An Inaugural Professorial Lecture entitled "To Spray, or not to Spray: That is the Question – Horticultural Entomology in the 21st Century" will be given by Professor Jerry Cross in the Pilkington Lecture Theatre, University of Greenwich at Medway, Chatham, on Thursday 11 February 2010 at 6 p.m.
Over 130 people at the University of Greenwich's Medway Campus, ranging in age from primary school children to pensioners, were urged to have fun while exploring science – by a man whose long scientific career has been characterized by "never growing up at heart". Delivering an Inaugural Professorial Lecture, Prof. Glyn Vale OBE – who is Visiting Professor of Insect Behaviour at the University's Natural Resources Institute – spoke about how his youthful wonder at the natural world had remained with him over a 44-year career. He has dedicated his career, spent mostly in Zimbabwe, to researching the tsetse fly, an insect pest that spreads the fatal disease trypanosomiasis, known as sleeping sickness in humans and nagana in cattle. As a result of his research, a method for tsetse eradication has been developed and is in widespread use.
A successful partnership (including NRI) between donor-funded research, promotion and commercial marketing for sustainable adoption of eggplant IPM in South Asia, has been chosen to receive an International Award of Recognition from the awards programme of the 6th International IPM Symposium, to be held in Portland, Oregon, USA, on 24-26 March 2009. The nine Award winners in three Award categories were selected because they displayed notable contributions to: 1) improving economic benefits related to IPM adoption; 2) reducing potential human health risks; and 3) minimizing adverse environmental effects.
A new initiative, which aims to raise awareness of the importance of developing and implementing intellectual property (IP) business strategies to secure and increase export incomes in a global marketplace, has been launched by NRI in partnership with Light Years IP, a US-based NGO, with funding from DFID in the UK. The project will be working initially in five locations in Africa, including Mozambique, Zambia, Kenya and a regional West African focus on the specific IP challenges and opportunities for West African textile producers.
On 2 June, NRI successfully hosted the DSA/DFID Policy Forum - International Development in the Face of Climate Change: Beyond Mainstreaming. More information on the Forum and its outcomes can be found on the website at http://climateanddevelopment.nri.org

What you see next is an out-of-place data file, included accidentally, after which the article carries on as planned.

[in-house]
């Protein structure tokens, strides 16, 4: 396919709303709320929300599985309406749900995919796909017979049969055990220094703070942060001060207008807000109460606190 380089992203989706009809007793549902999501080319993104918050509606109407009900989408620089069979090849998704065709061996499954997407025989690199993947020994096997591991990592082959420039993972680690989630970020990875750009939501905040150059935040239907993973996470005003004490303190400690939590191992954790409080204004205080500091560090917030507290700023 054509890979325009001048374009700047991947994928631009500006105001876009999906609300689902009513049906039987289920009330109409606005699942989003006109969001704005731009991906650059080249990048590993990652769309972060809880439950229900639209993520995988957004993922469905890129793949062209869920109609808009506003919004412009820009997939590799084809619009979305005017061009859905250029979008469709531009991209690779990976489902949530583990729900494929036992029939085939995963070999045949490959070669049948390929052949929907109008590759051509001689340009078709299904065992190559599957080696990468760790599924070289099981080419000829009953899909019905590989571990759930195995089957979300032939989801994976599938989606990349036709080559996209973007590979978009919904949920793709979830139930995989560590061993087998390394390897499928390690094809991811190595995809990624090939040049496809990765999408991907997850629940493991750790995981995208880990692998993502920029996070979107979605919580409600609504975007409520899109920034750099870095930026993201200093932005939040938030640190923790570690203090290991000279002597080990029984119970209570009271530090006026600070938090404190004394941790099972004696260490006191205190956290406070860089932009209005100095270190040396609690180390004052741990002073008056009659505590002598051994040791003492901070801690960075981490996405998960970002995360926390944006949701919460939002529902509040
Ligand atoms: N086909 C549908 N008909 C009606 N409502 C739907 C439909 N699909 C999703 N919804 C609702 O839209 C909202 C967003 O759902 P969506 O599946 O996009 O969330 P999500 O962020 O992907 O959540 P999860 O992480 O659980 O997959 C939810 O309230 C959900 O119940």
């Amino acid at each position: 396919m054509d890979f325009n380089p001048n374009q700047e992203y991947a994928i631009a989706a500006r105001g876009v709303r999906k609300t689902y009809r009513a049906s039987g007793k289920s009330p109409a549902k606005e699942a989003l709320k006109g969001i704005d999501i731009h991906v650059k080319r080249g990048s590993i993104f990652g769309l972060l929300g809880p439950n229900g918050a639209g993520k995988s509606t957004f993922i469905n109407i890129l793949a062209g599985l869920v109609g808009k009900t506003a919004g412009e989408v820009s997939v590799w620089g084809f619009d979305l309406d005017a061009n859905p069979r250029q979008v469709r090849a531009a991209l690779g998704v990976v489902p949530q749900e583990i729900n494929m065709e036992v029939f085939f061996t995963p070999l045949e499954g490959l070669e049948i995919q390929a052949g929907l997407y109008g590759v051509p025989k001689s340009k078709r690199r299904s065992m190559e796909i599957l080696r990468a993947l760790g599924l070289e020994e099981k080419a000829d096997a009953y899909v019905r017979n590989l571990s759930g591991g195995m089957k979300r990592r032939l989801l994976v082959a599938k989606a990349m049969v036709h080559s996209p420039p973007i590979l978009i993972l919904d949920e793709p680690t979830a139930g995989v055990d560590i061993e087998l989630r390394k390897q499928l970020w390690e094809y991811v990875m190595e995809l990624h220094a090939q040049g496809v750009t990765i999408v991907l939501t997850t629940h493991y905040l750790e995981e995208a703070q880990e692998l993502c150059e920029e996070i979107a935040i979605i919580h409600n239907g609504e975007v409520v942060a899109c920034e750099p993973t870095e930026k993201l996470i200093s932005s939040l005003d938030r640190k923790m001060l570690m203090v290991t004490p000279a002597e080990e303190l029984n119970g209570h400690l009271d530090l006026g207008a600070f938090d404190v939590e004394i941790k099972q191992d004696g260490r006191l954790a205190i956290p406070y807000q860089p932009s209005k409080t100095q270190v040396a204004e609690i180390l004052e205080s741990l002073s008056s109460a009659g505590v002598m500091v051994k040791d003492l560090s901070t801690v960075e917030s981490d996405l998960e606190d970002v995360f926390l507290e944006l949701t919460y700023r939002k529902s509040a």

NRI's Visiting Professor of Insect Behaviour, Glyn Vale, has been awarded an OBE in the Queen's Birthday Honours list. Glyn, who is an Honorary Fellow of the Royal Entomological Society, receives the award "for services to controlling and eradicating tsetse flies in Africa", a task to which he has devoted most of his professional effort and expertise for four decades.
An initiative, C:AVA - Cassava: Adding Value for Africa ,led by the University of Greenwich's Natural Resources Institute in close partnership with organisations in five African countries - Ghana, Nigeria, Uganda, Tanzania and Malawi - aims to significantly boost the incomes of small-scale African farmers by linking them to new markets. More information can be found on the website at http://cava.nri.org.
The University of Greenwich's Vice-Chancellor Tessa Blackstone learnt about the production, processing and marketing of cassava during her recent visit to Ghana. The VC was visiting Accra to see aspects of the University's Tabeisa Project, which recently won a Queen's Anniversary Prize for its work in encouraging entrepreneurship in Africa. While there, she also visited some of NRI's collaborators in research and development projects on the key staple crop cassava, as well as our colleagues in capacity building for agricultural research more generally.
Between November 2007 and early February 2008, NRI was delighted to welcome eight trainees from the People's Republic of China, who attended courses in Conservation Ecology, Tools for Sustainability and Tropical Forest Ecology and Management. All the trainees work in aspects of conservation and forestry for the Chinese government and were selected from eight different provinces across China. During their time at NRI they had the opportunity to revise some basic aspects of their subjects as well as learn about more recent advances and case studies.
The University of Greenwich has won a prestigious Queen's Anniversary Prize for Higher & Further Education, for the work of the Tabeisa Project to encourage and support entrepreneurship in Africa. The Tabeisa Project is led by Professor John Humphreys of the University of Greenwich, working with partners in Coventry University and four higher education institutions in Africa. This is the third time that the University has won a Queen's Anniversary Prize, and the second time that it has won one for work that aims to improve livelihoods in the developing world.